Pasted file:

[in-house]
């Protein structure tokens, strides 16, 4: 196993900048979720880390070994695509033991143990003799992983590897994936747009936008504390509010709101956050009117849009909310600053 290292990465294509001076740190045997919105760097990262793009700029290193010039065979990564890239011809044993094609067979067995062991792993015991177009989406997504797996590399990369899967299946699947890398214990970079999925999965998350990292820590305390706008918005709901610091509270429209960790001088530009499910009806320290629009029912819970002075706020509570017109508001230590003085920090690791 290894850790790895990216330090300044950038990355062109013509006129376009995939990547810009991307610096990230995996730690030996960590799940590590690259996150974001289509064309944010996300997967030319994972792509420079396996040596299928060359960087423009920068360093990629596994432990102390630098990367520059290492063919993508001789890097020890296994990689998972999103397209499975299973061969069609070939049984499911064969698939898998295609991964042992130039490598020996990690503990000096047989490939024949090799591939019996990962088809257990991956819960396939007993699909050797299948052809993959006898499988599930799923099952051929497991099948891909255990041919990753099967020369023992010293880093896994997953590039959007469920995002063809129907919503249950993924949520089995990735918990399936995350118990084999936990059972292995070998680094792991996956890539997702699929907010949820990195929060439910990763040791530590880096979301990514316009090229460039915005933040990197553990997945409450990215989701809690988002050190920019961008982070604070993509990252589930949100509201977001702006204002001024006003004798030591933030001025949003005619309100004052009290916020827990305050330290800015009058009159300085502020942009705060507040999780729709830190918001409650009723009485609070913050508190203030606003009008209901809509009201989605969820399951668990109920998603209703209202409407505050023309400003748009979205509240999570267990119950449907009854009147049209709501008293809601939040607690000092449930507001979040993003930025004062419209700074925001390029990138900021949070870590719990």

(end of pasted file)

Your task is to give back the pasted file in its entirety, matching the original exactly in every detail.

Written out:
[in-house]
């Protein structure tokens, strides 16, 4: 196993900048979720880390070994695509033991143990003799992983590897994936747009936008504390509010709101956050009117849009909310600053 290292990465294509001076740190045997919105760097990262793009700029290193010039065979990564890239011809044993094609067979067995062991792993015991177009989406997504797996590399990369899967299946699947890398214990970079999925999965998350990292820590305390706008918005709901610091509270429209960790001088530009499910009806320290629009029912819970002075706020509570017109508001230590003085920090690791 290894850790790895990216330090300044950038990355062109013509006129376009995939990547810009991307610096990230995996730690030996960590799940590590690259996150974001289509064309944010996300997967030319994972792509420079396996040596299928060359960087423009920068360093990629596994432990102390630098990367520059290492063919993508001789890097020890296994990689998972999103397209499975299973061969069609070939049984499911064969698939898998295609991964042992130039490598020996990690503990000096047989490939024949090799591939019996990962088809257990991956819960396939007993699909050797299948052809993959006898499988599930799923099952051929497991099948891909255990041919990753099967020369023992010293880093896994997953590039959007469920995002063809129907919503249950993924949520089995990735918990399936995350118990084999936990059972292995070998680094792991996956890539997702699929907010949820990195929060439910990763040791530590880096979301990514316009090229460039915005933040990197553990997945409450990215989701809690988002050190920019961008982070604070993509990252589930949100509201977001702006204002001024006003004798030591933030001025949003005619309100004052009290916020827990305050330290800015009058009159300085502020942009705060507040999780729709830190918001409650009723009485609070913050508190203030606003009008209901809509009201989605969820399951668990109920998603209703209202409407505050023309400003748009979205509240999570267990119950449907009854009147049209709501008293809601939040607690000092449930507001979040993003930025004062419209700074925001390029990138900021949070870590719990």